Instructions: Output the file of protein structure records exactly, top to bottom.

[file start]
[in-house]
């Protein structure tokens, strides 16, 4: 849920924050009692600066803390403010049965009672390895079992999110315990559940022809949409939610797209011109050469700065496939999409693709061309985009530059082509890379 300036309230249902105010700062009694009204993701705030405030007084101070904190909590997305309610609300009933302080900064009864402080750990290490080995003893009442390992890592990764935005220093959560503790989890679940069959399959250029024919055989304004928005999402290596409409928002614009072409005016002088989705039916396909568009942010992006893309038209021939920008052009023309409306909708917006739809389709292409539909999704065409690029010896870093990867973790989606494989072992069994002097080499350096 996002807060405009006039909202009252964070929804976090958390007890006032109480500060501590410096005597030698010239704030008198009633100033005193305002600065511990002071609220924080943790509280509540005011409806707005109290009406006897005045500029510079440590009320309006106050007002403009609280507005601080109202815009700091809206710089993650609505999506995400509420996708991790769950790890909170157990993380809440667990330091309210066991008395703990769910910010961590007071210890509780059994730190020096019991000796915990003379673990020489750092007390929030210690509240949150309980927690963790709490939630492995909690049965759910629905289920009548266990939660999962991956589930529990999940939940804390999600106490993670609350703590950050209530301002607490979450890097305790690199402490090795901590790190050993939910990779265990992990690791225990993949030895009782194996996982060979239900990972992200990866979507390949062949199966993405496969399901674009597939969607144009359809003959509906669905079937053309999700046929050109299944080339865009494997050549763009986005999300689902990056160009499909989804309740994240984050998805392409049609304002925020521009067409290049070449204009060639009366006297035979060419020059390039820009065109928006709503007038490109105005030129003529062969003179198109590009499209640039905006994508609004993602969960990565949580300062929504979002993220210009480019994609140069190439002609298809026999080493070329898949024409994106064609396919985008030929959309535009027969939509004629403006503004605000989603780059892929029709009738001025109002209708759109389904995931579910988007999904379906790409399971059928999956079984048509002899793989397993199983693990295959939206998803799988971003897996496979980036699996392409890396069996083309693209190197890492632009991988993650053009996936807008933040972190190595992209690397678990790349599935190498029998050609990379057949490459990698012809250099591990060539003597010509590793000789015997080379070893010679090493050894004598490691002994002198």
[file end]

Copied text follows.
[in-house]
């Protein structure tokens, strides 16, 4: 849920924050009692600066803390403010049965009672390895079992999110315990559940022809949409939610797209011109050469700065496939999409693709061309985009530059082509890379 300036309230249902105010700062009694009204993701705030405030007084101070904190909590997305309610609300009933302080900064009864402080750990290490080995003893009442390992890592990764935005220093959560503790989890679940069959399959250029024919055989304004928005999402290596409409928002614009072409005016002088989705039916396909568009942010992006893309038209021939920008052009023309409306909708917006739809389709292409539909999704065409690029010896870093990867973790989606494989072992069994002097080499350096 996002807060405009006039909202009252964070929804976090958390007890006032109480500060501590410096005597030698010239704030008198009633100033005193305002600065511990002071609220924080943790509280509540005011409806707005109290009406006897005045500029510079440590009320309006106050007002403009609280507005601080109202815009700091809206710089993650609505999506995400509420996708991790769950790890909170157990993380809440667990330091309210066991008395703990769910910010961590007071210890509780059994730190020096019991000796915990003379673990020489750092007390929030210690509240949150309980927690963790709490939630492995909690049965759910629905289920009548266990939660999962991956589930529990999940939940804390999600106490993670609350703590950050209530301002607490979450890097305790690199402490090795901590790190050993939910990779265990992990690791225990993949030895009782194996996982060979239900990972992200990866979507390949062949199966993405496969399901674009597939969607144009359809003959509906669905079937053309999700046929050109299944080339865009494997050549763009986005999300689902990056160009499909989804309740994240984050998805392409049609304002925020521009067409290049070449204009060639009366006297035979060419020059390039820009065109928006709503007038490109105005030129003529062969003179198109590009499209640039905006994508609004993602969960990565949580300062929504979002993220210009480019994609140069190439002609298809026999080493070329898949024409994106064609396919985008030929959309535009027969939509004629403006503004605000989603780059892929029709009738001025109002209708759109389904995931579910988007999904379906790409399971059928999956079984048509002899793989397993199983693990295959939206998803799988971003897996496979980036699996392409890396069996083309693209190197890492632009991988993650053009996936807008933040972190190595992209690397678990790349599935190498029998050609990379057949490459990698012809250099591990060539003597010509590793000789015997080379070893010679090493050894004598490691002994002198």